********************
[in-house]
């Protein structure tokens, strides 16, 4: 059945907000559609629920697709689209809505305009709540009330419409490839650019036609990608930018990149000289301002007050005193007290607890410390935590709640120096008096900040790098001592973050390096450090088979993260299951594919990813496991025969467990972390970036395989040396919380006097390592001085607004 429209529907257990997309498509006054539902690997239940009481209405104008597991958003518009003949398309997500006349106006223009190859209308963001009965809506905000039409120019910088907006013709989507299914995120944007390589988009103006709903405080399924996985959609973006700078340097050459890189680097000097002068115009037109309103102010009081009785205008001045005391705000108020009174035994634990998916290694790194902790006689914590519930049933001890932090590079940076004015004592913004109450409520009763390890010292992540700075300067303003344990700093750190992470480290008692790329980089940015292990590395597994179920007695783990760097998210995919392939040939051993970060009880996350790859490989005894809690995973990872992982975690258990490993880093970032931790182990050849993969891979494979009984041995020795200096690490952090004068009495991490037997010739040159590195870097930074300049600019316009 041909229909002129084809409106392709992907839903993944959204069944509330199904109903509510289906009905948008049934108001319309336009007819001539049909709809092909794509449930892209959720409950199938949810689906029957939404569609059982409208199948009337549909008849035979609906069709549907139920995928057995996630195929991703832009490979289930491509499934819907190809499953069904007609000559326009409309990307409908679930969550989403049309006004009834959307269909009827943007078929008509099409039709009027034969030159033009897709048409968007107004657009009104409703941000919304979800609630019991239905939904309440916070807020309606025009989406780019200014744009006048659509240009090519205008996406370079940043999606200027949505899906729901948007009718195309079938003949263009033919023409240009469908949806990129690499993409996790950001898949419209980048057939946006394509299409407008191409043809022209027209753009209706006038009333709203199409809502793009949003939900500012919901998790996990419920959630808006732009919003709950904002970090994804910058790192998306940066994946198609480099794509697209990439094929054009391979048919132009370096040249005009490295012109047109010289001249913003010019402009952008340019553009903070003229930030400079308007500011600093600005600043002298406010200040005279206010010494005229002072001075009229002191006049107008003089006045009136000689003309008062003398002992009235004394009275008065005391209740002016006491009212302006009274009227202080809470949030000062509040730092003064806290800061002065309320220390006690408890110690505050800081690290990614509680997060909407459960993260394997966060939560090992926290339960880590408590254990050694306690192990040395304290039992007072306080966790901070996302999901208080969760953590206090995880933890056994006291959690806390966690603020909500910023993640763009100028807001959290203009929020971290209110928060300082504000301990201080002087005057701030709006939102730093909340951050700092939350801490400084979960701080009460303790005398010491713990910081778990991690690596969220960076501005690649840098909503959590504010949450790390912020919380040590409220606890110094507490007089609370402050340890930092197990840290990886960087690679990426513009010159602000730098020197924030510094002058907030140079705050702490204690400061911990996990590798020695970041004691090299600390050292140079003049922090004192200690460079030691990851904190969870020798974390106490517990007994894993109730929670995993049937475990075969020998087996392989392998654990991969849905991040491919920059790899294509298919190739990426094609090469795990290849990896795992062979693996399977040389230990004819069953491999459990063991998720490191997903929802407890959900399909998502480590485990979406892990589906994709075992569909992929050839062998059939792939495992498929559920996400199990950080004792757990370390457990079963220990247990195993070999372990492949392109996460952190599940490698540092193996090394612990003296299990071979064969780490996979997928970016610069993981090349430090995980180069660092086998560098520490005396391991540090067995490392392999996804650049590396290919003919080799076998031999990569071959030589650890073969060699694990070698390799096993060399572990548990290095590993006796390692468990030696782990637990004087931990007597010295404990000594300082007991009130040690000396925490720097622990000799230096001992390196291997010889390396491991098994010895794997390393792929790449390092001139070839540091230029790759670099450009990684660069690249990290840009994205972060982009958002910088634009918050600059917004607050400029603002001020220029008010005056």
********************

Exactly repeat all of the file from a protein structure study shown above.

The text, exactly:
[in-house]
């Protein structure tokens, strides 16, 4: 059945907000559609629920697709689209809505305009709540009330419409490839650019036609990608930018990149000289301002007050005193007290607890410390935590709640120096008096900040790098001592973050390096450090088979993260299951594919990813496991025969467990972390970036395989040396919380006097390592001085607004 429209529907257990997309498509006054539902690997239940009481209405104008597991958003518009003949398309997500006349106006223009190859209308963001009965809506905000039409120019910088907006013709989507299914995120944007390589988009103006709903405080399924996985959609973006700078340097050459890189680097000097002068115009037109309103102010009081009785205008001045005391705000108020009174035994634990998916290694790194902790006689914590519930049933001890932090590079940076004015004592913004109450409520009763390890010292992540700075300067303003344990700093750190992470480290008692790329980089940015292990590395597994179920007695783990760097998210995919392939040939051993970060009880996350790859490989005894809690995973990872992982975690258990490993880093970032931790182990050849993969891979494979009984041995020795200096690490952090004068009495991490037997010739040159590195870097930074300049600019316009 041909229909002129084809409106392709992907839903993944959204069944509330199904109903509510289906009905948008049934108001319309336009007819001539049909709809092909794509449930892209959720409950199938949810689906029957939404569609059982409208199948009337549909008849035979609906069709549907139920995928057995996630195929991703832009490979289930491509499934819907190809499953069904007609000559326009409309990307409908679930969550989403049309006004009834959307269909009827943007078929008509099409039709009027034969030159033009897709048409968007107004657009009104409703941000919304979800609630019991239905939904309440916070807020309606025009989406780019200014744009006048659509240009090519205008996406370079940043999606200027949505899906729901948007009718195309079938003949263009033919023409240009469908949806990129690499993409996790950001898949419209980048057939946006394509299409407008191409043809022209027209753009209706006038009333709203199409809502793009949003939900500012919901998790996990419920959630808006732009919003709950904002970090994804910058790192998306940066994946198609480099794509697209990439094929054009391979048919132009370096040249005009490295012109047109010289001249913003010019402009952008340019553009903070003229930030400079308007500011600093600005600043002298406010200040005279206010010494005229002072001075009229002191006049107008003089006045009136000689003309008062003398002992009235004394009275008065005391209740002016006491009212302006009274009227202080809470949030000062509040730092003064806290800061002065309320220390006690408890110690505050800081690290990614509680997060909407459960993260394997966060939560090992926290339960880590408590254990050694306690192990040395304290039992007072306080966790901070996302999901208080969760953590206090995880933890056994006291959690806390966690603020909500910023993640763009100028807001959290203009929020971290209110928060300082504000301990201080002087005057701030709006939102730093909340951050700092939350801490400084979960701080009460303790005398010491713990910081778990991690690596969220960076501005690649840098909503959590504010949450790390912020919380040590409220606890110094507490007089609370402050340890930092197990840290990886960087690679990426513009010159602000730098020197924030510094002058907030140079705050702490204690400061911990996990590798020695970041004691090299600390050292140079003049922090004192200690460079030691990851904190969870020798974390106490517990007994894993109730929670995993049937475990075969020998087996392989392998654990991969849905991040491919920059790899294509298919190739990426094609090469795990290849990896795992062979693996399977040389230990004819069953491999459990063991998720490191997903929802407890959900399909998502480590485990979406892990589906994709075992569909992929050839062998059939792939495992498929559920996400199990950080004792757990370390457990079963220990247990195993070999372990492949392109996460952190599940490698540092193996090394612990003296299990071979064969780490996979997928970016610069993981090349430090995980180069660092086998560098520490005396391991540090067995490392392999996804650049590396290919003919080799076998031999990569071959030589650890073969060699694990070698390799096993060399572990548990290095590993006796390692468990030696782990637990004087931990007597010295404990000594300082007991009130040690000396925490720097622990000799230096001992390196291997010889390396491991098994010895794997390393792929790449390092001139070839540091230029790759670099450009990684660069690249990290840009994205972060982009958002910088634009918050600059917004607050400029603002001020220029008010005056």